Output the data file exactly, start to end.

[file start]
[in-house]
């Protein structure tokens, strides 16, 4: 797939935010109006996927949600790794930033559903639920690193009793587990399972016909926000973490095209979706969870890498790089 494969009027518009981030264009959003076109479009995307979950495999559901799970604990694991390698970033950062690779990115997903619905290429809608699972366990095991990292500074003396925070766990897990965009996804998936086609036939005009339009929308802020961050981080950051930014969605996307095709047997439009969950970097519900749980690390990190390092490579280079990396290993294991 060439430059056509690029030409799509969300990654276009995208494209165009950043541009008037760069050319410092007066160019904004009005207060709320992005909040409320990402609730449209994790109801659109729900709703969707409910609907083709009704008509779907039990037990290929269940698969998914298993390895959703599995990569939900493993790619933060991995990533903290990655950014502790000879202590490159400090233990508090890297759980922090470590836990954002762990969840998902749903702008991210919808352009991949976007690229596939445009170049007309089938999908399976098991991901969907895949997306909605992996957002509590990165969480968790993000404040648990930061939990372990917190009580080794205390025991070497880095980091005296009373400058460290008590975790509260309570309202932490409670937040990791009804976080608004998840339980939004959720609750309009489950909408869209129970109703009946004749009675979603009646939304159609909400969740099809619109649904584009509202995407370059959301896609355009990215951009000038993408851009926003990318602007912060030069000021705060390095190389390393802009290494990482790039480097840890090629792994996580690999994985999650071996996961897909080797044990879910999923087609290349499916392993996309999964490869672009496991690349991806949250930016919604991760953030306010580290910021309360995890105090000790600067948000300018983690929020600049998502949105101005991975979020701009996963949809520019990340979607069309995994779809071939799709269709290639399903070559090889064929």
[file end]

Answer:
[in-house]
């Protein structure tokens, strides 16, 4: 797939935010109006996927949600790794930033559903639920690193009793587990399972016909926000973490095209979706969870890498790089 494969009027518009981030264009959003076109479009995307979950495999559901799970604990694991390698970033950062690779990115997903619905290429809608699972366990095991990292500074003396925070766990897990965009996804998936086609036939005009339009929308802020961050981080950051930014969605996307095709047997439009969950970097519900749980690390990190390092490579280079990396290993294991 060439430059056509690029030409799509969300990654276009995208494209165009950043541009008037760069050319410092007066160019904004009005207060709320992005909040409320990402609730449209994790109801659109729900709703969707409910609907083709009704008509779907039990037990290929269940698969998914298993390895959703599995990569939900493993790619933060991995990533903290990655950014502790000879202590490159400090233990508090890297759980922090470590836990954002762990969840998902749903702008991210919808352009991949976007690229596939445009170049007309089938999908399976098991991901969907895949997306909605992996957002509590990165969480968790993000404040648990930061939990372990917190009580080794205390025991070497880095980091005296009373400058460290008590975790509260309570309202932490409670937040990791009804976080608004998840339980939004959720609750309009489950909408869209129970109703009946004749009675979603009646939304159609909400969740099809619109649904584009509202995407370059959301896609355009990215951009000038993408851009926003990318602007912060030069000021705060390095190389390393802009290494990482790039480097840890090629792994996580690999994985999650071996996961897909080797044990879910999923087609290349499916392993996309999964490869672009496991690349991806949250930016919604991760953030306010580290910021309360995890105090000790600067948000300018983690929020600049998502949105101005991975979020701009996963949809520019990340979607069309995994779809071939799709269709290639399903070559090889064929």